Reviews

Assorted Writings: SPIONE, DIARY OF A LOST GIRL, EXHIBITION

Spione

Below are various writings from yesteryear that, until now, I had neglected to group into my portfolio. All three films come highly recommended:

SPIONE: “It’s a remarkable feat, considering the odds against a silent film in a genre since known for its convoluted plotting, but then for audiences in 1928 this would all have seemed as fresh as anything. At two-and-a-half hours, Lang’s penultimate silent feature is a brisk ride through the origin points of beloved spy thriller tropes.”

DIARY OF A LOST GIRL: “Pabst navigates the reform school with simple tracking shots along ordered objects like identical bedheads, or figures spooning porridge into their mouths, each of these flourishes a subtle indictment at rigid strictures that hamper both consideration of the human spirit and liberating artistic potential. Select instances of camera movement are matched by efficiency of montage, such as when the sadistic headmistress of the reform school has the girls work out to the bang of her gong, therefore commanding the film’s editing rhythm and satiating her altogether suspect desires.”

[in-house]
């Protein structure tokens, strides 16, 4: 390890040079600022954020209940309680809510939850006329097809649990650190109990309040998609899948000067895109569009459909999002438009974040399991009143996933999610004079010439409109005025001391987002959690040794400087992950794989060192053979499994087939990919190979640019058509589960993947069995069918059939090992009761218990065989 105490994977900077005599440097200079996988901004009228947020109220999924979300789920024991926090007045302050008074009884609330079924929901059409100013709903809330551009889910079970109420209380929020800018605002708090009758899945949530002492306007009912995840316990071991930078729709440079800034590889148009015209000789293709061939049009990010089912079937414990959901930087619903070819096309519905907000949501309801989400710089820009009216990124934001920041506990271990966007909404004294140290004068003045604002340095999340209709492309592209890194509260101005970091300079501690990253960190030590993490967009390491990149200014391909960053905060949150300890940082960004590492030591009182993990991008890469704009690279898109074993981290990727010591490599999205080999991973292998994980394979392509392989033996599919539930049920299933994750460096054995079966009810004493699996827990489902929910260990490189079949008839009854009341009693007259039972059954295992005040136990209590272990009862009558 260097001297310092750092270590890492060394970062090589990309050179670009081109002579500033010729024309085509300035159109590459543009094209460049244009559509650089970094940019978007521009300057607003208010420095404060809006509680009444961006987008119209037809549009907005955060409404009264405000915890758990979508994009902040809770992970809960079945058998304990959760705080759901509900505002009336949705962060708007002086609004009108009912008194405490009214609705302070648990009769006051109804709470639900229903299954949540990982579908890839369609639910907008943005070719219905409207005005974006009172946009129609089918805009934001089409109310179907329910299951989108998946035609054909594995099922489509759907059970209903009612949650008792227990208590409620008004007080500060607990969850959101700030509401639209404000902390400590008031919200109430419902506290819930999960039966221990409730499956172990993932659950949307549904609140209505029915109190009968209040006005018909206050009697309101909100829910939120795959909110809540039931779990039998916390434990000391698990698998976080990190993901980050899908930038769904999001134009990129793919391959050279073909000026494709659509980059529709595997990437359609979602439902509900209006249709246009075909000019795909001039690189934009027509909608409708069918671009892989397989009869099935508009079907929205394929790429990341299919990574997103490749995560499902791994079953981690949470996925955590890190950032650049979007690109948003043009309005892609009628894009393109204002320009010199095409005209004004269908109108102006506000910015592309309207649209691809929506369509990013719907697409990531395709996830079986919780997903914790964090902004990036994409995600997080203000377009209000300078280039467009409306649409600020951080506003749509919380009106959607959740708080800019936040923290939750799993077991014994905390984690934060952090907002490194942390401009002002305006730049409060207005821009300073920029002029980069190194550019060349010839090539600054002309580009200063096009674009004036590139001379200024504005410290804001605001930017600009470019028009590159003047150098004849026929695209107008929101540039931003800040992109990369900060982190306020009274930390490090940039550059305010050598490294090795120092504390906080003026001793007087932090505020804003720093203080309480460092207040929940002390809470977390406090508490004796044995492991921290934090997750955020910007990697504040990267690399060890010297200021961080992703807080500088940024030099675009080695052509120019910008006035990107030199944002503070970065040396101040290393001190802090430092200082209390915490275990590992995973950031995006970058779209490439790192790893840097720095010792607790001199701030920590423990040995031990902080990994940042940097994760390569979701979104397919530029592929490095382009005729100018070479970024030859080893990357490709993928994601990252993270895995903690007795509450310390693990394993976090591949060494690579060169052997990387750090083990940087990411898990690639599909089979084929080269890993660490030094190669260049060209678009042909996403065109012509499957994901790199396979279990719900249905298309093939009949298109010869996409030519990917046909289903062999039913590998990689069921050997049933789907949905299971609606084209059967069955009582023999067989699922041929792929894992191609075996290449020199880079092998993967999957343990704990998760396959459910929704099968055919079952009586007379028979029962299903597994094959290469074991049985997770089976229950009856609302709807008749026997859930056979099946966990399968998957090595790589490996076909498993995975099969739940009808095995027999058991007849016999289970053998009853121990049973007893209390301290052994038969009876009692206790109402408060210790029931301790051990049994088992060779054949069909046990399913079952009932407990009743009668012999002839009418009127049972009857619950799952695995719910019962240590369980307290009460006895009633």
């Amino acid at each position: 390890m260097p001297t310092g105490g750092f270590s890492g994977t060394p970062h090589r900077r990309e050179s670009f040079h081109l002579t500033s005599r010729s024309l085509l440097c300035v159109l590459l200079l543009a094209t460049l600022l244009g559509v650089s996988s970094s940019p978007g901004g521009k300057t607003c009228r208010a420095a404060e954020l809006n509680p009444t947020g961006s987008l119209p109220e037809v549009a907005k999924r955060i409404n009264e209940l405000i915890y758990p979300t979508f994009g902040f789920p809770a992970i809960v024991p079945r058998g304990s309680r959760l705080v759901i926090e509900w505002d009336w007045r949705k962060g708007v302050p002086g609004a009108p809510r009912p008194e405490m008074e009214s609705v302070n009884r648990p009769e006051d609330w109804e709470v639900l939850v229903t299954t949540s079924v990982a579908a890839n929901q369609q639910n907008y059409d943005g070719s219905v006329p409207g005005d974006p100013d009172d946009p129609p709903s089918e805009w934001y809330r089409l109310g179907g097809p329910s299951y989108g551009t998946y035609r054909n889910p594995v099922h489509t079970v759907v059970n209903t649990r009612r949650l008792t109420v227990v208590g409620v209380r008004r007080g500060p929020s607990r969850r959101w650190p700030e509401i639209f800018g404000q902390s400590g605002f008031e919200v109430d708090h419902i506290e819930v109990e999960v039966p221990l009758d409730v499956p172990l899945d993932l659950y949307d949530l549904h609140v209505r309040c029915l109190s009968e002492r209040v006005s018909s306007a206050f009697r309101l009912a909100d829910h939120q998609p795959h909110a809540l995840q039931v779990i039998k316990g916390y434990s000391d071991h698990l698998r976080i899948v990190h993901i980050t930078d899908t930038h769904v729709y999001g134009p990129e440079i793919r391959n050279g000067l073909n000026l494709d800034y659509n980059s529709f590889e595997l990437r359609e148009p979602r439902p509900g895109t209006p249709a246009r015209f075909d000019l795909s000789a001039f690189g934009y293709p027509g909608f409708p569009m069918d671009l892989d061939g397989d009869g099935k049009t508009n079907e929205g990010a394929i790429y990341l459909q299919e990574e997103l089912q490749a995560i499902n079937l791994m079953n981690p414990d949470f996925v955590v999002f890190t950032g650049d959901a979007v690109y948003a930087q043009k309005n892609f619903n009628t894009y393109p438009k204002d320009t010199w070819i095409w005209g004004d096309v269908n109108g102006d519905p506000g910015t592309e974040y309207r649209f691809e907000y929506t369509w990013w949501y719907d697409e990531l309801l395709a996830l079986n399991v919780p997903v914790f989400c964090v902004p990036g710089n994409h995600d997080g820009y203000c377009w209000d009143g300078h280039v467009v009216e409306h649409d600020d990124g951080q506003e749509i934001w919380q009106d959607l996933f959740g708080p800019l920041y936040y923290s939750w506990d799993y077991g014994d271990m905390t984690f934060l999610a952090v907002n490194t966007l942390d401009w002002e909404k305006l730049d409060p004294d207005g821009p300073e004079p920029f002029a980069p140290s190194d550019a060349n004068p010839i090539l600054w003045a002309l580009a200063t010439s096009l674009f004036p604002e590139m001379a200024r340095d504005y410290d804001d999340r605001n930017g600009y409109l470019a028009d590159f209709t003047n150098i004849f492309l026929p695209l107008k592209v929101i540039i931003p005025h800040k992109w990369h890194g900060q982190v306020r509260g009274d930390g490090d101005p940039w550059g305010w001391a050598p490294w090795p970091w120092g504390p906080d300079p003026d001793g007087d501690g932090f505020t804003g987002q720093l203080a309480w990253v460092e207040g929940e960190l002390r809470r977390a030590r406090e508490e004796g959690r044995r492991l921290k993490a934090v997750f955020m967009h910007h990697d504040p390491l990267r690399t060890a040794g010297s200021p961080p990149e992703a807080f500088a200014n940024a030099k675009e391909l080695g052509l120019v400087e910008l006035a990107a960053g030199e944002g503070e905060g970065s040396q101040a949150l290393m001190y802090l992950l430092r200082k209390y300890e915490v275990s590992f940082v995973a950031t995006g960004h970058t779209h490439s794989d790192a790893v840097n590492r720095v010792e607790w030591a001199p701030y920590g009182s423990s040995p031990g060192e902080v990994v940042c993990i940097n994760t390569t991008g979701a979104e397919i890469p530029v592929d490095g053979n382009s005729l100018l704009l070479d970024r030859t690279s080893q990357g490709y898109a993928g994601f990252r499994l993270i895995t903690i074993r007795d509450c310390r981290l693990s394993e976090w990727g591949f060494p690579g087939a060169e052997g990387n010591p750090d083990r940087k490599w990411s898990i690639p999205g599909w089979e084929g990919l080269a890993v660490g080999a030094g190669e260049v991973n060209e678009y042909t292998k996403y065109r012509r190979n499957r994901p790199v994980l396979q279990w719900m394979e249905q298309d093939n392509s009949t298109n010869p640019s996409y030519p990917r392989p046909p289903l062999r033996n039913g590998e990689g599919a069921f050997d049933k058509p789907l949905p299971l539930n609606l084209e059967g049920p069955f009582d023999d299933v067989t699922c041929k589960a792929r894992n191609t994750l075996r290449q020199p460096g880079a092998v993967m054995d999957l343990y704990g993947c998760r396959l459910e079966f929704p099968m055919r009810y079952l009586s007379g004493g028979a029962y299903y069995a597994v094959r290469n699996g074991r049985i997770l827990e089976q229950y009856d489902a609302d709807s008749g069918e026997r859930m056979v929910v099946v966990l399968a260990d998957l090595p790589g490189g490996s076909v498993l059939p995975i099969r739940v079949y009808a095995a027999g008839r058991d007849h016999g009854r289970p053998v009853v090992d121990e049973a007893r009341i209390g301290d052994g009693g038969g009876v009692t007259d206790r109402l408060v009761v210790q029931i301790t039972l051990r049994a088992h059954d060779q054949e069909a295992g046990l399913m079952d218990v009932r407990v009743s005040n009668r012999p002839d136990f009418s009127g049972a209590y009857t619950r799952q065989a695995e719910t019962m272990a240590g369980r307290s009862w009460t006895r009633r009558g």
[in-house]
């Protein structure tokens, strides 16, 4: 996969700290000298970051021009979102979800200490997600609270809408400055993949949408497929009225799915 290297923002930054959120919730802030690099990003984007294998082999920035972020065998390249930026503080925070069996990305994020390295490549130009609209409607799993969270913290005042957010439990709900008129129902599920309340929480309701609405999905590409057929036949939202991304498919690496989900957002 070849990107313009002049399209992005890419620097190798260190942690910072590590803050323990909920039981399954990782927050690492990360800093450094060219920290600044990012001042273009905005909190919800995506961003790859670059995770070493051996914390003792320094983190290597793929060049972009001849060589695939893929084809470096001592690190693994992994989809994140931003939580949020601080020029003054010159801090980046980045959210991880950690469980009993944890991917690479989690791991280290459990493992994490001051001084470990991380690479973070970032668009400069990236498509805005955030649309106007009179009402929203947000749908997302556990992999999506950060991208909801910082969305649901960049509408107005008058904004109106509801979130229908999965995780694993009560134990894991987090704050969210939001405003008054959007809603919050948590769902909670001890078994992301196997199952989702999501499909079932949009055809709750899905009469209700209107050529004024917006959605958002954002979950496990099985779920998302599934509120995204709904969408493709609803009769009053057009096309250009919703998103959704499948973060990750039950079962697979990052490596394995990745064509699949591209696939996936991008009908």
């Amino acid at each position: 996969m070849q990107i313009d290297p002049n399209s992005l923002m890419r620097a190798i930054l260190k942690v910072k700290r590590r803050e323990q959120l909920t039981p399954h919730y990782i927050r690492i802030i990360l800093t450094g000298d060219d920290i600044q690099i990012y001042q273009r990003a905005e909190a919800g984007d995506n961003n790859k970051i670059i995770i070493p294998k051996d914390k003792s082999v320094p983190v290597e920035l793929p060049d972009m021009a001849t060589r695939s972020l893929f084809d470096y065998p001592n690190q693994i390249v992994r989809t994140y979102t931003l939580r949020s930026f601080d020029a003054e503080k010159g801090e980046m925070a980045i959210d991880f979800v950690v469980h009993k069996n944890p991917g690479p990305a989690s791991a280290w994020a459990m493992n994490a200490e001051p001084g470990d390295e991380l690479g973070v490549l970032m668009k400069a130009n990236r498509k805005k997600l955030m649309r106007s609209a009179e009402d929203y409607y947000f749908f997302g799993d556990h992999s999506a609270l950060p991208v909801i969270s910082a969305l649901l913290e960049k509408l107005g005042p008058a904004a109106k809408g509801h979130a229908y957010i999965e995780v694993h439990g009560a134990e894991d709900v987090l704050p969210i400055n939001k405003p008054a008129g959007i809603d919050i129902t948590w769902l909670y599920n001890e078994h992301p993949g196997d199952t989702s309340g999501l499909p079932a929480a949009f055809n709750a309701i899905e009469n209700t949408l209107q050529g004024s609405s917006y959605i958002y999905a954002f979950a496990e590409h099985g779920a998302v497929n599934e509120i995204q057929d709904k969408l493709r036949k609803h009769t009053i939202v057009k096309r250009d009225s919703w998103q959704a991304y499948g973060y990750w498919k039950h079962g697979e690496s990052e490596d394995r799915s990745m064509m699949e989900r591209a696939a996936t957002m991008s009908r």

EXHIBITION: “Hogg trusts us to consider not solely what these two say to one another, but what they will not say; far more crucial is what each are thinking, through the small adjustments in their daily rituals, and how these transient motions are considered within the context of their rigid environment.”

 

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